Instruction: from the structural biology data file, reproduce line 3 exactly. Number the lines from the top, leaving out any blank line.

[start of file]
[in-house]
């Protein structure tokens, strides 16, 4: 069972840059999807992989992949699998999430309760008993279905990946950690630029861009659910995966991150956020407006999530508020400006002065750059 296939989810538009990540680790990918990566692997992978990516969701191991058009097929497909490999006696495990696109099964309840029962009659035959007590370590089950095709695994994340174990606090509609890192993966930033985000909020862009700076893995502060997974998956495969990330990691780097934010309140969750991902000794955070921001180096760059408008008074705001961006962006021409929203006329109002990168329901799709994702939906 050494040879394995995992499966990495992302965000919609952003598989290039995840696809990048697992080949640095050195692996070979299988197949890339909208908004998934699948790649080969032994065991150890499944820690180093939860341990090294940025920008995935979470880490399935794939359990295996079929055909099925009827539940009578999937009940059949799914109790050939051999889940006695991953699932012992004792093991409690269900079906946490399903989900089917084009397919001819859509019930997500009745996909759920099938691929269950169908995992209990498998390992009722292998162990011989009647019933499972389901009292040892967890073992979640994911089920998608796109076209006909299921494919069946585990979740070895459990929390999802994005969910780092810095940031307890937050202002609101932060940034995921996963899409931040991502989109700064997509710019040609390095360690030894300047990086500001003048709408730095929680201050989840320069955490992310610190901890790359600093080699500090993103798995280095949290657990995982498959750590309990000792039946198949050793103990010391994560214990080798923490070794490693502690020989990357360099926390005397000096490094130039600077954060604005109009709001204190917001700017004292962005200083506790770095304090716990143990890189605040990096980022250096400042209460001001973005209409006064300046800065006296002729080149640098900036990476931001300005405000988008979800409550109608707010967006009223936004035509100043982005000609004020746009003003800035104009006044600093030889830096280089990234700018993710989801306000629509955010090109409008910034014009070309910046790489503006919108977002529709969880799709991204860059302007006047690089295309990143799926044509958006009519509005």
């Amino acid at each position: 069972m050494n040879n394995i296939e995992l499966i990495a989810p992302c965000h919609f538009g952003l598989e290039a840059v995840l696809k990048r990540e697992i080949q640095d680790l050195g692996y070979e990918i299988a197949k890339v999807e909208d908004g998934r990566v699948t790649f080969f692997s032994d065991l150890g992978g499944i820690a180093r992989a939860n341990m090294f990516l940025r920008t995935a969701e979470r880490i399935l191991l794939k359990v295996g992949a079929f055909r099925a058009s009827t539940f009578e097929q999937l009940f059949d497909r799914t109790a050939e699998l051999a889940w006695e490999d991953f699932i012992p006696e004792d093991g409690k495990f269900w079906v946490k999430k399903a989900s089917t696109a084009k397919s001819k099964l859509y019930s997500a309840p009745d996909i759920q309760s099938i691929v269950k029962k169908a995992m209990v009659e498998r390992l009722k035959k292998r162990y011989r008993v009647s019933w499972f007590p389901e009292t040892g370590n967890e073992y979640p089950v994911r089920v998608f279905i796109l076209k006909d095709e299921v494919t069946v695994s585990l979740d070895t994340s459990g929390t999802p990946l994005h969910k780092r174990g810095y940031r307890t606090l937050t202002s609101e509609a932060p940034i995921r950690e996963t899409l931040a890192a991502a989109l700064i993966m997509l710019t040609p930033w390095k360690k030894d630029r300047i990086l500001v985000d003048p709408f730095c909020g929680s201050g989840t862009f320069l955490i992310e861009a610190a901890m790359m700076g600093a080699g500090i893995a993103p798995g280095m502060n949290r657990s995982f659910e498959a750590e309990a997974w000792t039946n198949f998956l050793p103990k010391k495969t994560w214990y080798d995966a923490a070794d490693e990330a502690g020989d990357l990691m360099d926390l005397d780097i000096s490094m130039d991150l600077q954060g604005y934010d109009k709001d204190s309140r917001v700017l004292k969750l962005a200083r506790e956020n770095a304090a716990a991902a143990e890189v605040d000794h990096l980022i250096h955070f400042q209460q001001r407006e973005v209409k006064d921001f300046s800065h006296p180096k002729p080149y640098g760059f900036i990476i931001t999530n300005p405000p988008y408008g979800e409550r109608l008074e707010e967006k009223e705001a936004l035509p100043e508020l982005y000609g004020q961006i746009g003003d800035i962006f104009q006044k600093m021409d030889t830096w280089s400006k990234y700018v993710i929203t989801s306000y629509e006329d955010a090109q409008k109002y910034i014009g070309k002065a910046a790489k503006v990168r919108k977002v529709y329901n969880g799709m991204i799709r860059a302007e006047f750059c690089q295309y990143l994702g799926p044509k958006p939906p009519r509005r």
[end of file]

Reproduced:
């Amino acid at each position: 069972m050494n040879n394995i296939e995992l499966i990495a989810p992302c965000h919609f538009g952003l598989e290039a840059v995840l696809k990048r990540e697992i080949q640095d680790l050195g692996y070979e990918i299988a197949k890339v999807e909208d908004g998934r990566v699948t790649f080969f692997s032994d065991l150890g992978g499944i820690a180093r992989a939860n341990m090294f990516l940025r920008t995935a969701e979470r880490i399935l191991l794939k359990v295996g992949a079929f055909r099925a058009s009827t539940f009578e097929q999937l009940f059949d497909r799914t109790a050939e699998l051999a889940w006695e490999d991953f699932i012992p006696e004792d093991g409690k495990f269900w079906v946490k999430k399903a989900s089917t696109a084009k397919s001819k099964l859509y019930s997500a309840p009745d996909i759920q309760s099938i691929v269950k029962k169908a995992m209990v009659e498998r390992l009722k035959k292998r162990y011989r008993v009647s019933w499972f007590p389901e009292t040892g370590n967890e073992y979640p089950v994911r089920v998608f279905i796109l076209k006909d095709e299921v494919t069946v695994s585990l979740d070895t994340s459990g929390t999802p990946l994005h969910k780092r174990g810095y940031r307890t606090l937050t202002s609101e509609a932060p940034i995921r950690e996963t899409l931040a890192a991502a989109l700064i993966m997509l710019t040609p930033w390095k360690k030894d630029r300047i990086l500001v985000d003048p709408f730095c909020g929680s201050g989840t862009f320069l955490i992310e861009a610190a901890m790359m700076g600093a080699g500090i893995a993103p798995g280095m502060n949290r657990s995982f659910e498959a750590e309990a997974w000792t039946n198949f998956l050793p103990k010391k495969t994560w214990y080798d995966a923490a070794d490693e990330a502690g020989d990357l990691m360099d926390l005397d780097i000096s490094m130039d991150l600077q954060g604005y934010d109009k709001d204190s309140r917001v700017l004292k969750l962005a200083r506790e956020n770095a304090a716990a991902a143990e890189v605040d000794h990096l980022i250096h955070f400042q209460q001001r407006e973005v209409k006064d921001f300046s800065h006296p180096k002729p080149y640098g760059f900036i990476i931001t999530n300005p405000p988008y408008g979800e409550r109608l008074e707010e967006k009223e705001a936004l035509p100043e508020l982005y000609g004020q961006i746009g003003d800035i962006f104009q006044k600093m021409d030889t830096w280089s400006k990234y700018v993710i929203t989801s306000y629509e006329d955010a090109q409008k109002y910034i014009g070309k002065a910046a790489k503006v990168r919108k977002v529709y329901n969880g799709m991204i799709r860059a302007e006047f750059c690089q295309y990143l994702g799926p044509k958006p939906p009519r509005r």